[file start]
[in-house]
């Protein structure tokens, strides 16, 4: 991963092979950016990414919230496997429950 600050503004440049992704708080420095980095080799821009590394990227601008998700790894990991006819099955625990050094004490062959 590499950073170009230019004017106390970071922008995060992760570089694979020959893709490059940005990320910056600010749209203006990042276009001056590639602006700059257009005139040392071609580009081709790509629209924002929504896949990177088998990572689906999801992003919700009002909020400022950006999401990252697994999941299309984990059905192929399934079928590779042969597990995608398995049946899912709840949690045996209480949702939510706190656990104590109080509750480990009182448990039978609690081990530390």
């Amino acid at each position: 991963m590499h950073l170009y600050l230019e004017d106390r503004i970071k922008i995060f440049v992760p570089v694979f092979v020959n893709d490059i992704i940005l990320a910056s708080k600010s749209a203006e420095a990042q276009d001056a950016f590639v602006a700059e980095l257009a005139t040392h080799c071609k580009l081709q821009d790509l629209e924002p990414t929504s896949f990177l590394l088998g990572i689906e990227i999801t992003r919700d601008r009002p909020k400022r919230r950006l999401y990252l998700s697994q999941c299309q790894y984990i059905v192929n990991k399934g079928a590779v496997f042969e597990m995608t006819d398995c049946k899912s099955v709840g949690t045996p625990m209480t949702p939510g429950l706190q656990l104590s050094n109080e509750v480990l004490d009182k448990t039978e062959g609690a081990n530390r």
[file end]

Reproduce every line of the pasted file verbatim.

[in-house]
């Protein structure tokens, strides 16, 4: 991963092979950016990414919230496997429950 600050503004440049992704708080420095980095080799821009590394990227601008998700790894990991006819099955625990050094004490062959 590499950073170009230019004017106390970071922008995060992760570089694979020959893709490059940005990320910056600010749209203006990042276009001056590639602006700059257009005139040392071609580009081709790509629209924002929504896949990177088998990572689906999801992003919700009002909020400022950006999401990252697994999941299309984990059905192929399934079928590779042969597990995608398995049946899912709840949690045996209480949702939510706190656990104590109080509750480990009182448990039978609690081990530390």
């Amino acid at each position: 991963m590499h950073l170009y600050l230019e004017d106390r503004i970071k922008i995060f440049v992760p570089v694979f092979v020959n893709d490059i992704i940005l990320a910056s708080k600010s749209a203006e420095a990042q276009d001056a950016f590639v602006a700059e980095l257009a005139t040392h080799c071609k580009l081709q821009d790509l629209e924002p990414t929504s896949f990177l590394l088998g990572i689906e990227i999801t992003r919700d601008r009002p909020k400022r919230r950006l999401y990252l998700s697994q999941c299309q790894y984990i059905v192929n990991k399934g079928a590779v496997f042969e597990m995608t006819d398995c049946k899912s099955v709840g949690t045996p625990m209480t949702p939510g429950l706190q656990l104590s050094n109080e509750v480990l004490d009182k448990t039978e062959g609690a081990n530390r």